So you may have torn your ACL. What now?
At the ER, I was diagnosed with a right knee injury and a mild concussion. My right knee's differential included an ACL tear, but x-ray results would not have been able to confirm that diagnosis.
On Day 3, I started meeting with orthopedic surgeons. I also received a prescription to get an MRI, which would confirm my diagnosis two days later.
ACL Tears appear to be so common, but I still felt very much alone.
We have amazing friends who referred us to their orthopedic surgeons, who also shared what they could remember about their experiences with their own ACL injuries.
But I still couldn't help feeling very alone, perhaps even more alone as I began to meet with orthopedic surgeons and experienced certain levels of desensitization during my care. I guess I should know better: my background is in healthcare, and I'm just as desensitized about certain pathological cases due to the nature of my work. But that's a debate for another day...
If you're at this stage of your ACL injury, please know that you are not alone. Read on for my day-to-day entries during my diagnosis and pre-surgery work-up.
Day 5: Complete ACL rupture...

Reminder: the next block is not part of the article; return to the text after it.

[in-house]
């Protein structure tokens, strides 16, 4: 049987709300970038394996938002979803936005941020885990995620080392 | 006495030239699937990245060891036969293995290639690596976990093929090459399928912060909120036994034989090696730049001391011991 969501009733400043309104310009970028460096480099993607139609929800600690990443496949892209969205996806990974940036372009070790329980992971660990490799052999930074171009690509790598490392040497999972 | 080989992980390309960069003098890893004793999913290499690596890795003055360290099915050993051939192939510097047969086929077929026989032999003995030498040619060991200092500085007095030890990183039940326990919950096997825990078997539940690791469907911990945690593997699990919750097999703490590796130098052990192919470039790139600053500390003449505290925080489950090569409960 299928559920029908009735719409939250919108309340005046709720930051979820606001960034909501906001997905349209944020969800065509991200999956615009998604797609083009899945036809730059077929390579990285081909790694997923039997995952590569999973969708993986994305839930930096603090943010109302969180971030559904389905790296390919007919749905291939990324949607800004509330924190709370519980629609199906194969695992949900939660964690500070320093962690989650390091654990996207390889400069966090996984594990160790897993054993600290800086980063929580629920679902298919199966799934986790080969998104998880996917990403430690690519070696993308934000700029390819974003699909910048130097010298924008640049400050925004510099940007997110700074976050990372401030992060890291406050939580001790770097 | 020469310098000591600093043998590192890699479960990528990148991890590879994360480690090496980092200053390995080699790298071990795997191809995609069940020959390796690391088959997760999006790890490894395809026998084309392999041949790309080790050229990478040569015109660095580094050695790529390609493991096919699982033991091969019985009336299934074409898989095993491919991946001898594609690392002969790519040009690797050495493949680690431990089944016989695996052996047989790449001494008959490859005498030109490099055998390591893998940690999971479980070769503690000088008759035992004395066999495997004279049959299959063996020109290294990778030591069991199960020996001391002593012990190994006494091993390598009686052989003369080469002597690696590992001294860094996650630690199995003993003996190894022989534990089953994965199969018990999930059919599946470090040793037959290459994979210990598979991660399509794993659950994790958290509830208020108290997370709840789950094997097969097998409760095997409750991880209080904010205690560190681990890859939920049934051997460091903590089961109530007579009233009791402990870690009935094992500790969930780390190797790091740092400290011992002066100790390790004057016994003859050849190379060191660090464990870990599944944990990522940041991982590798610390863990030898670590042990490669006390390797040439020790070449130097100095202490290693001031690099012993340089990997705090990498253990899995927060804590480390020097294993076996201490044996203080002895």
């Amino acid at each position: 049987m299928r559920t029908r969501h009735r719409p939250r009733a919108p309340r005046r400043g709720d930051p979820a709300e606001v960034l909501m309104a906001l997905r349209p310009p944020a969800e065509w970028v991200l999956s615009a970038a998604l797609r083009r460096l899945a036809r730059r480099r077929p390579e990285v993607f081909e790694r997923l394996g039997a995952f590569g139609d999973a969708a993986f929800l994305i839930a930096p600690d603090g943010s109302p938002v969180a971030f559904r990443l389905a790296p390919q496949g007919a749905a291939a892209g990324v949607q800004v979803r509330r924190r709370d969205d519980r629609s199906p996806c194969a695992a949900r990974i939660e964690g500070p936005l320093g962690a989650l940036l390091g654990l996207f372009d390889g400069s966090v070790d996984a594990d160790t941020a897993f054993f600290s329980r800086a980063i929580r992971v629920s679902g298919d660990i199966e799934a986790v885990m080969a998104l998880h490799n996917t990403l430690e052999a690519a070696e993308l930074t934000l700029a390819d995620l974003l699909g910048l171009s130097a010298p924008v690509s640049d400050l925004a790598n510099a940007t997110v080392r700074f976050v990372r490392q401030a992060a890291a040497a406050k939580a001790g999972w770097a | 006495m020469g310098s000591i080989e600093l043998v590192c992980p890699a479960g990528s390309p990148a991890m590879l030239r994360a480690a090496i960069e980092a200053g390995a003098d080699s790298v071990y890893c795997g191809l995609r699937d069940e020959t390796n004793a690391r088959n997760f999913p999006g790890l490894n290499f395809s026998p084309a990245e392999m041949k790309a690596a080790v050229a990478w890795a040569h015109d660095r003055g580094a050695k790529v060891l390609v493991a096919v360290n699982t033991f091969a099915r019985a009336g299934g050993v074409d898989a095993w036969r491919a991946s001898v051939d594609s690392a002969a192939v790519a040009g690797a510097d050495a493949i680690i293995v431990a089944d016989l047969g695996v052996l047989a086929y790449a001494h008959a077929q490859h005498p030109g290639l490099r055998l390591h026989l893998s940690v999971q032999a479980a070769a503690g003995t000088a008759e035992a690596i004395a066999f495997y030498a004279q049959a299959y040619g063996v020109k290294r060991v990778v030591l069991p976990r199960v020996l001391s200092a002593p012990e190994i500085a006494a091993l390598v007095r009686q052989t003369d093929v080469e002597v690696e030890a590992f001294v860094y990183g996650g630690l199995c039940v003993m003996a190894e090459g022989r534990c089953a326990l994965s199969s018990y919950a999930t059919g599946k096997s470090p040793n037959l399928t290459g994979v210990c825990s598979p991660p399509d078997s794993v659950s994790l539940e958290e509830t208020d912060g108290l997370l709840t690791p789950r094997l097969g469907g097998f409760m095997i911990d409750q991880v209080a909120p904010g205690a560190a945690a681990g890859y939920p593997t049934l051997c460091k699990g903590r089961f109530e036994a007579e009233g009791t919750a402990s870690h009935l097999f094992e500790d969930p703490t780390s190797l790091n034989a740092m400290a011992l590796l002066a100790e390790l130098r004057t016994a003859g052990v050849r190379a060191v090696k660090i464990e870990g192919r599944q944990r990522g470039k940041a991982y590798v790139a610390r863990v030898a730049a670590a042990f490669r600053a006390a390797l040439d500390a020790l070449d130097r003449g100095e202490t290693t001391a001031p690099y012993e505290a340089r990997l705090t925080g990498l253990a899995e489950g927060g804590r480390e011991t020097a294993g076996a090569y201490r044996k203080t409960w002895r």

On Day 5, my MRI confirmed the diagnosis. (I would post a picture of my MRI, except that I do not have a Windows operating system with a CD drive...)
While I knew that this diagnosis was inevitable, my visit with the first orthopedic surgeon wasn't great. I was treated like I was a number, and I was asked to schedule my surgery and all of my appointments before receiving my MRI results. The system was designed to maximize the number of cases seen, and I felt that decisions were being made for me just by the nature of ACL cases commonly seen at the practice.
Get multiple opinions, and select a team that best fits your values
Day 8: ACL Graft Options...
I decided to get a second opinion with another orthopedic surgeon who was highly recommended by a friend, a fellow martial artist and female member of the same sparring team. My friend had just experienced an ACL tear about 6+ months earlier than me. Yes, that's right: She also experienced it as a non-contact event during martial arts training.